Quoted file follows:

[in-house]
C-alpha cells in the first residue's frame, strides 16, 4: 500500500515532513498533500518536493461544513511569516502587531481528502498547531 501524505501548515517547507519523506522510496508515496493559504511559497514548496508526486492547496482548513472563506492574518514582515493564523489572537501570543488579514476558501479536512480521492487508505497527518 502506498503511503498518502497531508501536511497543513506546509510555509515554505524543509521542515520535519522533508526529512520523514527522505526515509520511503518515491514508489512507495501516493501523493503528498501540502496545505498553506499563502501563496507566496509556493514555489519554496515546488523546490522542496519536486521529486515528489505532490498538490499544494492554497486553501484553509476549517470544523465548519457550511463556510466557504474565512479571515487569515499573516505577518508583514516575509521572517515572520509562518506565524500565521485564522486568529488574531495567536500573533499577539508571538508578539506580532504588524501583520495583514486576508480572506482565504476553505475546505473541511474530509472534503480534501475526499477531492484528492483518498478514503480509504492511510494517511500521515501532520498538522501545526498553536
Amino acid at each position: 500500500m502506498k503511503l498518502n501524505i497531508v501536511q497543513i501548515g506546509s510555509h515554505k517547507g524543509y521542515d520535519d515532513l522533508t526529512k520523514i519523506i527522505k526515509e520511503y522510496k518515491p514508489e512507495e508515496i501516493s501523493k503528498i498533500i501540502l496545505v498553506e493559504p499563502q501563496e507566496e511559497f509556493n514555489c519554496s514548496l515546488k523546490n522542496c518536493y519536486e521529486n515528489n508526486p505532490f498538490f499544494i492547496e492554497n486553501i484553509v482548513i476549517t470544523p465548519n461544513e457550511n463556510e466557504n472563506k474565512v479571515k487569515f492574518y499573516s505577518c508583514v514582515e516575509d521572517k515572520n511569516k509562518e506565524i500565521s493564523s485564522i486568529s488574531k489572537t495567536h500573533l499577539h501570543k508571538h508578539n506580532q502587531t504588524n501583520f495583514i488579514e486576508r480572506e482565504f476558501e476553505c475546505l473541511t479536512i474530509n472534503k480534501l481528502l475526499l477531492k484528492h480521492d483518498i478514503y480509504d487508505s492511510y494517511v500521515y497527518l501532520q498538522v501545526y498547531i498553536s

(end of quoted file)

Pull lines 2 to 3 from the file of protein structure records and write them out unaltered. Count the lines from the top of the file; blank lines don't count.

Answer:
C-alpha cells in the first residue's frame, strides 16, 4: 500500500515532513498533500518536493461544513511569516502587531481528502498547531 501524505501548515517547507519523506522510496508515496493559504511559497514548496508526486492547496482548513472563506492574518514582515493564523489572537501570543488579514476558501479536512480521492487508505497527518 502506498503511503498518502497531508501536511497543513506546509510555509515554505524543509521542515520535519522533508526529512520523514527522505526515509520511503518515491514508489512507495501516493501523493503528498501540502496545505498553506499563502501563496507566496509556493514555489519554496515546488523546490522542496519536486521529486515528489505532490498538490499544494492554497486553501484553509476549517470544523465548519457550511463556510466557504474565512479571515487569515499573516505577518508583514516575509521572517515572520509562518506565524500565521485564522486568529488574531495567536500573533499577539508571538508578539506580532504588524501583520495583514486576508480572506482565504476553505475546505473541511474530509472534503480534501475526499477531492484528492483518498478514503480509504492511510494517511500521515501532520498538522501545526498553536
Amino acid at each position: 500500500m502506498k503511503l498518502n501524505i497531508v501536511q497543513i501548515g506546509s510555509h515554505k517547507g524543509y521542515d520535519d515532513l522533508t526529512k520523514i519523506i527522505k526515509e520511503y522510496k518515491p514508489e512507495e508515496i501516493s501523493k503528498i498533500i501540502l496545505v498553506e493559504p499563502q501563496e507566496e511559497f509556493n514555489c519554496s514548496l515546488k523546490n522542496c518536493y519536486e521529486n515528489n508526486p505532490f498538490f499544494i492547496e492554497n486553501i484553509v482548513i476549517t470544523p465548519n461544513e457550511n463556510e466557504n472563506k474565512v479571515k487569515f492574518y499573516s505577518c508583514v514582515e516575509d521572517k515572520n511569516k509562518e506565524i500565521s493564523s485564522i486568529s488574531k489572537t495567536h500573533l499577539h501570543k508571538h508578539n506580532q502587531t504588524n501583520f495583514i488579514e486576508r480572506e482565504f476558501e476553505c475546505l473541511t479536512i474530509n472534503k480534501l481528502l475526499l477531492k484528492h480521492d483518498i478514503y480509504d487508505s492511510y494517511v500521515y497527518l501532520q498538522v501545526y498547531i498553536s